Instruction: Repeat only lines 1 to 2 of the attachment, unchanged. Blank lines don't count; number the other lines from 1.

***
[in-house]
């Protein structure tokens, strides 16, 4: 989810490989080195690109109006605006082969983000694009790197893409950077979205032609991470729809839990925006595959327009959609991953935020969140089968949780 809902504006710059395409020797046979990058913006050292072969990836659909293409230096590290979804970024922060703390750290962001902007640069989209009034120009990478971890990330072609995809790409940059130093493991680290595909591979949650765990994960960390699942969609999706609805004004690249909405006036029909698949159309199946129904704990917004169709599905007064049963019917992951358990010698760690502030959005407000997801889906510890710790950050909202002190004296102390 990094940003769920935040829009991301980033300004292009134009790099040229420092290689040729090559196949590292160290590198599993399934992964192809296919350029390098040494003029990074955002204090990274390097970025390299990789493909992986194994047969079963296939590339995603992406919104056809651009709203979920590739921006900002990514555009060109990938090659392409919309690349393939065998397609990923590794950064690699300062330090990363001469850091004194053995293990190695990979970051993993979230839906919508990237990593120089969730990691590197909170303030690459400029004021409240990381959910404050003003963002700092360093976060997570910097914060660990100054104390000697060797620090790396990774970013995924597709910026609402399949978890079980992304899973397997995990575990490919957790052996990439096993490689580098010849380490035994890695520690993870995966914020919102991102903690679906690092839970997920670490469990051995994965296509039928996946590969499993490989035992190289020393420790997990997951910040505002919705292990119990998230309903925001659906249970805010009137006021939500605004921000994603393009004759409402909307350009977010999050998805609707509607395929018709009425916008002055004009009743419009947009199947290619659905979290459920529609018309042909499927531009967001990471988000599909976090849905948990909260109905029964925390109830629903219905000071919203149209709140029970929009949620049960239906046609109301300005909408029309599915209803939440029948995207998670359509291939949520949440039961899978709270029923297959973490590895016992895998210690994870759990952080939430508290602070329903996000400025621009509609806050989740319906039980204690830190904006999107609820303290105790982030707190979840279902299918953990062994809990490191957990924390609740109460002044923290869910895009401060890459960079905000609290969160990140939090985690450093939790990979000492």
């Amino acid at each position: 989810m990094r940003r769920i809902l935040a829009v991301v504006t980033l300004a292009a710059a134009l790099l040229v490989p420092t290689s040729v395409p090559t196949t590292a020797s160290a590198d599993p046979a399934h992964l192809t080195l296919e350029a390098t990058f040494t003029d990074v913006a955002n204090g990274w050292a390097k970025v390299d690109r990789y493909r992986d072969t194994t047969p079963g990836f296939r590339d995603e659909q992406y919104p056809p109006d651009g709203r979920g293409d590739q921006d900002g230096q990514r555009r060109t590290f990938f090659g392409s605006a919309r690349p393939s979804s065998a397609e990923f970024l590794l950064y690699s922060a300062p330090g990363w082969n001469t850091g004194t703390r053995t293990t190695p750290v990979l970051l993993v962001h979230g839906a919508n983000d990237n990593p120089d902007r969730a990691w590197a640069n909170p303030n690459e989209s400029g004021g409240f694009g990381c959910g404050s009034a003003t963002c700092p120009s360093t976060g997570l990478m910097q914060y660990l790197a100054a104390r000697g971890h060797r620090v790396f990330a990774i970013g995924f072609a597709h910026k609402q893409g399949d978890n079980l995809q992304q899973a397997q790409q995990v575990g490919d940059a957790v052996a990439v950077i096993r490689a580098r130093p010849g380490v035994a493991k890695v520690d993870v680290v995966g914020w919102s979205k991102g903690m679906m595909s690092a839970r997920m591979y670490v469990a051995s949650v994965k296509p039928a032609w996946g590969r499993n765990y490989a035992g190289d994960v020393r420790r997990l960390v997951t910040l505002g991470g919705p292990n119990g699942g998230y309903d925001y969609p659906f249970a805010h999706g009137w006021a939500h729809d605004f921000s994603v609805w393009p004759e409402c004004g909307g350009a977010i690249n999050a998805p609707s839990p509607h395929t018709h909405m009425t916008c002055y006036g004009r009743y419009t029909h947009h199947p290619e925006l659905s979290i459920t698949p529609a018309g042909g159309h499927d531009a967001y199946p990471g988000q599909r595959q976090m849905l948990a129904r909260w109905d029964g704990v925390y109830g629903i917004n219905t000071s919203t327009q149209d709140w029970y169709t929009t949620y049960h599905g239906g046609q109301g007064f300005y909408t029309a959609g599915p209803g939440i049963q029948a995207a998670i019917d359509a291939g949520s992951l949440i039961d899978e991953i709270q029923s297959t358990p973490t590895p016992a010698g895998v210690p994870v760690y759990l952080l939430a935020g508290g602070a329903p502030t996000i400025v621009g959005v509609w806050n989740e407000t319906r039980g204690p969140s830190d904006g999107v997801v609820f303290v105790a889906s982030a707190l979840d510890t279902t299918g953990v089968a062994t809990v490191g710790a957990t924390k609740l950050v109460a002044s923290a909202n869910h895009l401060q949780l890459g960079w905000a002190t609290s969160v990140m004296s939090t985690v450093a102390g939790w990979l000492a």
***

[in-house]
């Protein structure tokens, strides 16, 4: 989810490989080195690109109006605006082969983000694009790197893409950077979205032609991470729809839990925006595959327009959609991953935020969140089968949780 809902504006710059395409020797046979990058913006050292072969990836659909293409230096590290979804970024922060703390750290962001902007640069989209009034120009990478971890990330072609995809790409940059130093493991680290595909591979949650765990994960960390699942969609999706609805004004690249909405006036029909698949159309199946129904704990917004169709599905007064049963019917992951358990010698760690502030959005407000997801889906510890710790950050909202002190004296102390 990094940003769920935040829009991301980033300004292009134009790099040229420092290689040729090559196949590292160290590198599993399934992964192809296919350029390098040494003029990074955002204090990274390097970025390299990789493909992986194994047969079963296939590339995603992406919104056809651009709203979920590739921006900002990514555009060109990938090659392409919309690349393939065998397609990923590794950064690699300062330090990363001469850091004194053995293990190695990979970051993993979230839906919508990237990593120089969730990691590197909170303030690459400029004021409240990381959910404050003003963002700092360093976060997570910097914060660990100054104390000697060797620090790396990774970013995924597709910026609402399949978890079980992304899973397997995990575990490919957790052996990439096993490689580098010849380490035994890695520690993870995966914020919102991102903690679906690092839970997920670490469990051995994965296509039928996946590969499993490989035992190289020393420790997990997951910040505002919705292990119990998230309903925001659906249970805010009137006021939500605004921000994603393009004759409402909307350009977010999050998805609707509607395929018709009425916008002055004009009743419009947009199947290619659905979290459920529609018309042909499927531009967001990471988000599909976090849905948990909260109905029964925390109830629903219905000071919203149209709140029970929009949620049960239906046609109301300005909408029309599915209803939440029948995207998670359509291939949520949440039961899978709270029923297959973490590895016992895998210690994870759990952080939430508290602070329903996000400025621009509609806050989740319906039980204690830190904006999107609820303290105790982030707190979840279902299918953990062994809990490191957990924390609740109460002044923290869910895009401060890459960079905000609290969160990140939090985690450093939790990979000492």